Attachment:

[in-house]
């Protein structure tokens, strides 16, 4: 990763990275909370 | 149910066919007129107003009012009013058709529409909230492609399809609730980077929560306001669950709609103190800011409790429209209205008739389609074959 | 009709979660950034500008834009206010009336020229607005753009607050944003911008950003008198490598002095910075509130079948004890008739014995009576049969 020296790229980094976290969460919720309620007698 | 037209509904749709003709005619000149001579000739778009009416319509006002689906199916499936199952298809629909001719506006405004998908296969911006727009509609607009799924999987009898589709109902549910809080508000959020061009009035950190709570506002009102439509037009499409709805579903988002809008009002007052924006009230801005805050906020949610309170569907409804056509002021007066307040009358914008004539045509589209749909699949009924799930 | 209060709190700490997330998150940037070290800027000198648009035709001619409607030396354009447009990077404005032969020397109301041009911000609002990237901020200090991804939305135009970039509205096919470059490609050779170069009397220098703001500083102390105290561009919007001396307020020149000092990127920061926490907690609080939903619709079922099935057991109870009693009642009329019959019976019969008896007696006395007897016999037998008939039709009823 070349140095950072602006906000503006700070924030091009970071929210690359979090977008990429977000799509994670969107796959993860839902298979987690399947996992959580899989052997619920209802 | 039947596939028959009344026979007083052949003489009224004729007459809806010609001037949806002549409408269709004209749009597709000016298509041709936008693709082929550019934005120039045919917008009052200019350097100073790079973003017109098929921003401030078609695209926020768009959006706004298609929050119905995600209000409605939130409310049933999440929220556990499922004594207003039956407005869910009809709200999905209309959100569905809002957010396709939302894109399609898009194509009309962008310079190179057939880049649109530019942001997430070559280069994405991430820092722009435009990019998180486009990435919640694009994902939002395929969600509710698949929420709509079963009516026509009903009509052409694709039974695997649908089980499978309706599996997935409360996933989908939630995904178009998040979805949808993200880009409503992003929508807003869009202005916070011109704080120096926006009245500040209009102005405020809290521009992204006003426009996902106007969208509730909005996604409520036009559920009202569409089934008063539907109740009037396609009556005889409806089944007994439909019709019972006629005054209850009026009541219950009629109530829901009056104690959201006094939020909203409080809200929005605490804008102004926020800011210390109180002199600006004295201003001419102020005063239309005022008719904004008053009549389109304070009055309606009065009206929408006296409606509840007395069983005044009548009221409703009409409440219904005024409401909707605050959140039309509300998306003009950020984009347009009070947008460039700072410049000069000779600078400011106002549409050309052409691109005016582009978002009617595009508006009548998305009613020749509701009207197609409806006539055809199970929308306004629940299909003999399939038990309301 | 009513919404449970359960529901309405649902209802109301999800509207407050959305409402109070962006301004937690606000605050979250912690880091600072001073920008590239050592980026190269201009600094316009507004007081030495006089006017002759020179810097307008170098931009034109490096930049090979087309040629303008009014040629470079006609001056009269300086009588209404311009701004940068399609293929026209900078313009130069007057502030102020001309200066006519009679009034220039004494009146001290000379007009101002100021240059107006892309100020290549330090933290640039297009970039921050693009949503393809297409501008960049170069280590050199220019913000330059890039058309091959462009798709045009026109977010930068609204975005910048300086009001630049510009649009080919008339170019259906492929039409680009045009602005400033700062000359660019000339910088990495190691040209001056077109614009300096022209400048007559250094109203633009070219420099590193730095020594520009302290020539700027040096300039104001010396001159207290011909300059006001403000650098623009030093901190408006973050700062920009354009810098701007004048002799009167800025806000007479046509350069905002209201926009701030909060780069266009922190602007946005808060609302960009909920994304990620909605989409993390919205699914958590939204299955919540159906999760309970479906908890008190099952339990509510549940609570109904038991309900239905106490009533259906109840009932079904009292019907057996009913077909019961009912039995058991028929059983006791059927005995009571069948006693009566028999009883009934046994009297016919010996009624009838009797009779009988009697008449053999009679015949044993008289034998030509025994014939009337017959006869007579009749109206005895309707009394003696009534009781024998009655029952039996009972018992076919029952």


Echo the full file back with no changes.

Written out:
[in-house]
């Protein structure tokens, strides 16, 4: 990763990275909370 | 149910066919007129107003009012009013058709529409909230492609399809609730980077929560306001669950709609103190800011409790429209209205008739389609074959 | 009709979660950034500008834009206010009336020229607005753009607050944003911008950003008198490598002095910075509130079948004890008739014995009576049969 020296790229980094976290969460919720309620007698 | 037209509904749709003709005619000149001579000739778009009416319509006002689906199916499936199952298809629909001719506006405004998908296969911006727009509609607009799924999987009898589709109902549910809080508000959020061009009035950190709570506002009102439509037009499409709805579903988002809008009002007052924006009230801005805050906020949610309170569907409804056509002021007066307040009358914008004539045509589209749909699949009924799930 | 209060709190700490997330998150940037070290800027000198648009035709001619409607030396354009447009990077404005032969020397109301041009911000609002990237901020200090991804939305135009970039509205096919470059490609050779170069009397220098703001500083102390105290561009919007001396307020020149000092990127920061926490907690609080939903619709079922099935057991109870009693009642009329019959019976019969008896007696006395007897016999037998008939039709009823 070349140095950072602006906000503006700070924030091009970071929210690359979090977008990429977000799509994670969107796959993860839902298979987690399947996992959580899989052997619920209802 | 039947596939028959009344026979007083052949003489009224004729007459809806010609001037949806002549409408269709004209749009597709000016298509041709936008693709082929550019934005120039045919917008009052200019350097100073790079973003017109098929921003401030078609695209926020768009959006706004298609929050119905995600209000409605939130409310049933999440929220556990499922004594207003039956407005869910009809709200999905209309959100569905809002957010396709939302894109399609898009194509009309962008310079190179057939880049649109530019942001997430070559280069994405991430820092722009435009990019998180486009990435919640694009994902939002395929969600509710698949929420709509079963009516026509009903009509052409694709039974695997649908089980499978309706599996997935409360996933989908939630995904178009998040979805949808993200880009409503992003929508807003869009202005916070011109704080120096926006009245500040209009102005405020809290521009992204006003426009996902106007969208509730909005996604409520036009559920009202569409089934008063539907109740009037396609009556005889409806089944007994439909019709019972006629005054209850009026009541219950009629109530829901009056104690959201006094939020909203409080809200929005605490804008102004926020800011210390109180002199600006004295201003001419102020005063239309005022008719904004008053009549389109304070009055309606009065009206929408006296409606509840007395069983005044009548009221409703009409409440219904005024409401909707605050959140039309509300998306003009950020984009347009009070947008460039700072410049000069000779600078400011106002549409050309052409691109005016582009978002009617595009508006009548998305009613020749509701009207197609409806006539055809199970929308306004629940299909003999399939038990309301 | 009513919404449970359960529901309405649902209802109301999800509207407050959305409402109070962006301004937690606000605050979250912690880091600072001073920008590239050592980026190269201009600094316009507004007081030495006089006017002759020179810097307008170098931009034109490096930049090979087309040629303008009014040629470079006609001056009269300086009588209404311009701004940068399609293929026209900078313009130069007057502030102020001309200066006519009679009034220039004494009146001290000379007009101002100021240059107006892309100020290549330090933290640039297009970039921050693009949503393809297409501008960049170069280590050199220019913000330059890039058309091959462009798709045009026109977010930068609204975005910048300086009001630049510009649009080919008339170019259906492929039409680009045009602005400033700062000359660019000339910088990495190691040209001056077109614009300096022209400048007559250094109203633009070219420099590193730095020594520009302290020539700027040096300039104001010396001159207290011909300059006001403000650098623009030093901190408006973050700062920009354009810098701007004048002799009167800025806000007479046509350069905002209201926009701030909060780069266009922190602007946005808060609302960009909920994304990620909605989409993390919205699914958590939204299955919540159906999760309970479906908890008190099952339990509510549940609570109904038991309900239905106490009533259906109840009932079904009292019907057996009913077909019961009912039995058991028929059983006791059927005995009571069948006693009566028999009883009934046994009297016919010996009624009838009797009779009988009697008449053999009679015949044993008289034998030509025994014939009337017959006869007579009749109206005895309707009394003696009534009781024998009655029952039996009972018992076919029952």